Infosys Co-Chairman Ravi Venkatesan said the company certainly would not want to label co-founder and promoter N R Narayana Murthy as a shareholder activist, but consider him a “well-wisher.”
“I would like to see him – Murthy – as a well-wisher of Infosys, which he has been and will continue to be so.. I don’t think we should label him as A or B, and certainly not as a shareholder activist,” he said.
Venkatesan was responding to a query whether the company would prefer to see Murthy, who has been flagging falling corporate governance standards, as shareholder activist or a well-wisher.
Venkatesan said he regards Murthy not only as the founder, but a mentor, and hoped that the relationship with him continues in a constructive and productive way for a long term.
“For most people whether they are employees or large number of investors, he will continue to be the founder, and certainly I regard him not only as a founder, but as a mentor. So, hope this relationship continues in a constructive and productive way for a long-term,” he said.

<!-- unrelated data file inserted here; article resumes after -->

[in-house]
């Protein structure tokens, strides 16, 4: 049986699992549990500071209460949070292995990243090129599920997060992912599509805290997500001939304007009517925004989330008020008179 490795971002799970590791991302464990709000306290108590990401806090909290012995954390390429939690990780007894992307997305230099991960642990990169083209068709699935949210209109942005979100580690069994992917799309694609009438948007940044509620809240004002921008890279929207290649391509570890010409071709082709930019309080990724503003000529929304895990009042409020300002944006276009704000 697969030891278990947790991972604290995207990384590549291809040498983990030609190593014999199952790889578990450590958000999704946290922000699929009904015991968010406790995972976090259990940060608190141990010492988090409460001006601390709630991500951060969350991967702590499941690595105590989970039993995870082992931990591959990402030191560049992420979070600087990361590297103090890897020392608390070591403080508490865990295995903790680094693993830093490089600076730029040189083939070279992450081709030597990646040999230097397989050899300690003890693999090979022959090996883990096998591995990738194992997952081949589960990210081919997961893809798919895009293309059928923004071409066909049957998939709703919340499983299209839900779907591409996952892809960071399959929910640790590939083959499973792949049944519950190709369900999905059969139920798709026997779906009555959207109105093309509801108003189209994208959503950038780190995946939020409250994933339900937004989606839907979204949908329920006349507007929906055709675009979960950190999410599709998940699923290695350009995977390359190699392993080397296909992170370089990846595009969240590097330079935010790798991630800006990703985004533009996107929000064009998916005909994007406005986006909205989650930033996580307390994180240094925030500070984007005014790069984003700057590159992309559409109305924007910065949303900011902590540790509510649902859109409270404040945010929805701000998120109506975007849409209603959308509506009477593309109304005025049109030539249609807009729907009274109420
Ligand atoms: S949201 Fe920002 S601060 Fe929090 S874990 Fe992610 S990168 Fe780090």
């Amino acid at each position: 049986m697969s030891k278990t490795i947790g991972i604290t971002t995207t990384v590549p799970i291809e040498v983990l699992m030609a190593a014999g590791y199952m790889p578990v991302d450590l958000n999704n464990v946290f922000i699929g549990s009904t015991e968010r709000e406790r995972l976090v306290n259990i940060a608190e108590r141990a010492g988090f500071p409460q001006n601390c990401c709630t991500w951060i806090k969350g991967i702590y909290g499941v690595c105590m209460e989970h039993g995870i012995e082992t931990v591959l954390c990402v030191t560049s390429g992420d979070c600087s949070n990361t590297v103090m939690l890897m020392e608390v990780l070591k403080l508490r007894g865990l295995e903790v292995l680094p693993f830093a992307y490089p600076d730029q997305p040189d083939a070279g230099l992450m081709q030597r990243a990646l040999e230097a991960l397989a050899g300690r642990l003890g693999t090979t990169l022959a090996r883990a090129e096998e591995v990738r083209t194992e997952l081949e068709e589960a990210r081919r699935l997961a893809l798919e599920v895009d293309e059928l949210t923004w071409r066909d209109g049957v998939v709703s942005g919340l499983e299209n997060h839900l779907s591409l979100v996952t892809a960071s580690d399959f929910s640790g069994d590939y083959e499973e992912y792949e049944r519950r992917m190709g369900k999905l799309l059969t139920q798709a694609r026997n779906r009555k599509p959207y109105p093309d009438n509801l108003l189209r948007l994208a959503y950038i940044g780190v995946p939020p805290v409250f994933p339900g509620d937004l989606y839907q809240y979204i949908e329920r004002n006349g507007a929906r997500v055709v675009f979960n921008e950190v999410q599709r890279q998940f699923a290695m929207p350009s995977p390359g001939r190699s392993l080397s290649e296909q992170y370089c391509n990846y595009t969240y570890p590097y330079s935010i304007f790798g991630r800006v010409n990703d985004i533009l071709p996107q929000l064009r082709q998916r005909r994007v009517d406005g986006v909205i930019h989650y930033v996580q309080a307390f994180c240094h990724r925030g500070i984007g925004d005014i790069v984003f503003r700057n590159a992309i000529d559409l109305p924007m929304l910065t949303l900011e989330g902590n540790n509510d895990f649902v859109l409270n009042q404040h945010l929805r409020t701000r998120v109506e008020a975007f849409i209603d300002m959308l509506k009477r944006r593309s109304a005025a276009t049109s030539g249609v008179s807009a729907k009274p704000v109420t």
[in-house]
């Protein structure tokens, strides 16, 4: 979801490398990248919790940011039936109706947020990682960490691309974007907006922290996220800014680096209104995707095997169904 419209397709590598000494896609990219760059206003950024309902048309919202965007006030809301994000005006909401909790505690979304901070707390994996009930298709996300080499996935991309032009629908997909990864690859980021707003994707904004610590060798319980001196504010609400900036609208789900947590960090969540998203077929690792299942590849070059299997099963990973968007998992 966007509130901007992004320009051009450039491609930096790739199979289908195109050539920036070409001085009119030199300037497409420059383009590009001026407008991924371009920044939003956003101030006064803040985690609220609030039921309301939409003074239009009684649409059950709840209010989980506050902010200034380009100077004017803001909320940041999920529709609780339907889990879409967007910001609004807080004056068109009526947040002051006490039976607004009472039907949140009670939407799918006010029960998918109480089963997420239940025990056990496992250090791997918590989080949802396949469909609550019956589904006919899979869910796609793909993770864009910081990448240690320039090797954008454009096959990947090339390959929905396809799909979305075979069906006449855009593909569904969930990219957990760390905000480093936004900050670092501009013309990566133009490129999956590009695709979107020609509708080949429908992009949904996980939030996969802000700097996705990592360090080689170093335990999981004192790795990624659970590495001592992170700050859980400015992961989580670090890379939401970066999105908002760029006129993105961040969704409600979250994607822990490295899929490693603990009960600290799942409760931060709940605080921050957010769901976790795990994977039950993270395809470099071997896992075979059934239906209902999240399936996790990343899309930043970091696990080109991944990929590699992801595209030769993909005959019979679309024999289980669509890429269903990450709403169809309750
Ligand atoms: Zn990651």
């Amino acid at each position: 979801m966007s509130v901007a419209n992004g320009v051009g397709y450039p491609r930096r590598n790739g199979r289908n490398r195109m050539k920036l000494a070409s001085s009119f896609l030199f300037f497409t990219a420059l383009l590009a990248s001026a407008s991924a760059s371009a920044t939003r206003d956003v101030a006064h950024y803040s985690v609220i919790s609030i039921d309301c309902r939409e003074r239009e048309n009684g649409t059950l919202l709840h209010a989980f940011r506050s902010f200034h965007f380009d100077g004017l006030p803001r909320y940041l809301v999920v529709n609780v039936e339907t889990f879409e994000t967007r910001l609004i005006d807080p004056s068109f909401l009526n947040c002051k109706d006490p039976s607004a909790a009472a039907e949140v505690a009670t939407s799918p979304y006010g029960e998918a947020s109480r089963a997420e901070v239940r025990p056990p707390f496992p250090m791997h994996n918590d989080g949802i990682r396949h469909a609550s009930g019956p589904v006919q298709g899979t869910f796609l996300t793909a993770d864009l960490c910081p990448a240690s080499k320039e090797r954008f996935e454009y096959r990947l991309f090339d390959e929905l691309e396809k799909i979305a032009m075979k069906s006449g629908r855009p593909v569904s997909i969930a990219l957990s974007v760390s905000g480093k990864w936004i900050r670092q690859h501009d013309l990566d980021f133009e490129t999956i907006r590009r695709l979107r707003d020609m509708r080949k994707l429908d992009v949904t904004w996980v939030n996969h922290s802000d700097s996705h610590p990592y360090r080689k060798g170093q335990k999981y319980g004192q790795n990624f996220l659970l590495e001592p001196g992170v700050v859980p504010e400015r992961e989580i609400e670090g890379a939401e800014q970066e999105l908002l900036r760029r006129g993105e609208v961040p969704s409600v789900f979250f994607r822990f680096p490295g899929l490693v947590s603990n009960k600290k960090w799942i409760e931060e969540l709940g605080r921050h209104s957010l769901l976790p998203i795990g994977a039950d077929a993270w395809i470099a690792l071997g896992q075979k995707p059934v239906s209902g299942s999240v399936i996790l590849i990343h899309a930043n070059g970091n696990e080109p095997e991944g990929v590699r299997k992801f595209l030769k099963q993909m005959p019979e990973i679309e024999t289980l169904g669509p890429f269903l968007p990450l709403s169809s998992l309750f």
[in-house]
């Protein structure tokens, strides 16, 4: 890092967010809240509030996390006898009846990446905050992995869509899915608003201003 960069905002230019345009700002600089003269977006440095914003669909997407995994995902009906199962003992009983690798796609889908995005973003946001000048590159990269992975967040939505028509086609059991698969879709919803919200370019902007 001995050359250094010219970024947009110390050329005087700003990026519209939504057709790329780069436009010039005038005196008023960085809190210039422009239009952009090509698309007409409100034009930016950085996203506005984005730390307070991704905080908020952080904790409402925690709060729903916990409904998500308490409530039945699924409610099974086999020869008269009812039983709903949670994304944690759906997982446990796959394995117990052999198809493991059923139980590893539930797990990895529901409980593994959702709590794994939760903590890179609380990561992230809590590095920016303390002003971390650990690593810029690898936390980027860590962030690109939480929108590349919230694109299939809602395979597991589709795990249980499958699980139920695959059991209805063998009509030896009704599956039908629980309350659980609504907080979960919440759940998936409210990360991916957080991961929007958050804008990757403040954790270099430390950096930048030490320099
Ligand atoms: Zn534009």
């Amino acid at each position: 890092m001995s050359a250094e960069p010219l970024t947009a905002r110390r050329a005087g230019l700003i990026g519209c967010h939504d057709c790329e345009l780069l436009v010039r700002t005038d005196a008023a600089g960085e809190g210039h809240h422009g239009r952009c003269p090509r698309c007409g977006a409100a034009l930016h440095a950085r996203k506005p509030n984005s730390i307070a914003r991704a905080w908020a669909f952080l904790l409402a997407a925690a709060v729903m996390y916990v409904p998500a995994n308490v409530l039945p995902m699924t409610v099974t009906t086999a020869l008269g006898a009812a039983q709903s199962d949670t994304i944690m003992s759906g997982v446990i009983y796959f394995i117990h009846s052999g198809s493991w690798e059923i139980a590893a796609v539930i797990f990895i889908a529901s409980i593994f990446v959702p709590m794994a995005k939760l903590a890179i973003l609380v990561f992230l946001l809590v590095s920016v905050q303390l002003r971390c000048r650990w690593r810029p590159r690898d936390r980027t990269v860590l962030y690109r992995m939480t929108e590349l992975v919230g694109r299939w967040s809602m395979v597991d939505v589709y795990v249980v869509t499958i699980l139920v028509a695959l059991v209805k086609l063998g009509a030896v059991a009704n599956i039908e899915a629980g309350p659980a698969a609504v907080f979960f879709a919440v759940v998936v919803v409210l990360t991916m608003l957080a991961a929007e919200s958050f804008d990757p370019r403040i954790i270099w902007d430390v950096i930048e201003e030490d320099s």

Infosys had flagged actions by “activist shareholders” as a risk factor, which could potentially require the company to incur significant legal fees and public relations costs.
In its annual filing to the US Securities and Exchange Commission, Infosys said such activities could interfere with the company’s ability to execute its strategic plan.
Over the past few months, the country’s second largest software services firm has been battling allegations by Murthy and other former senior executives of falling corporate governance standards.
Asked who are the sahreholder activists the company is wary about, Venkatesan said, “I think that is the question for CFO Ranga (Ranganath D Mavinakere).”
He however said the company’s risks are not related to a single event, which unfortunately the media picked up, but to 55 risks incuding cyber security risk.
“We called out 55 risks.. We have clarified both the company and I that we didn’t intend to call out anyone individual (Murthy) or group in particular, but as a generic risk,” he added.
Asked if the company really wants to lose founders, especially Murthy at the trying times of new digital era by selling off their entire stake, Venkatesan said instead of deliberating much on the issue, the real issue for the company and CEO Vishal Sikka is how best they can perform and hope to keep their stakeholders and founders, including Murthy, invested in Infosys.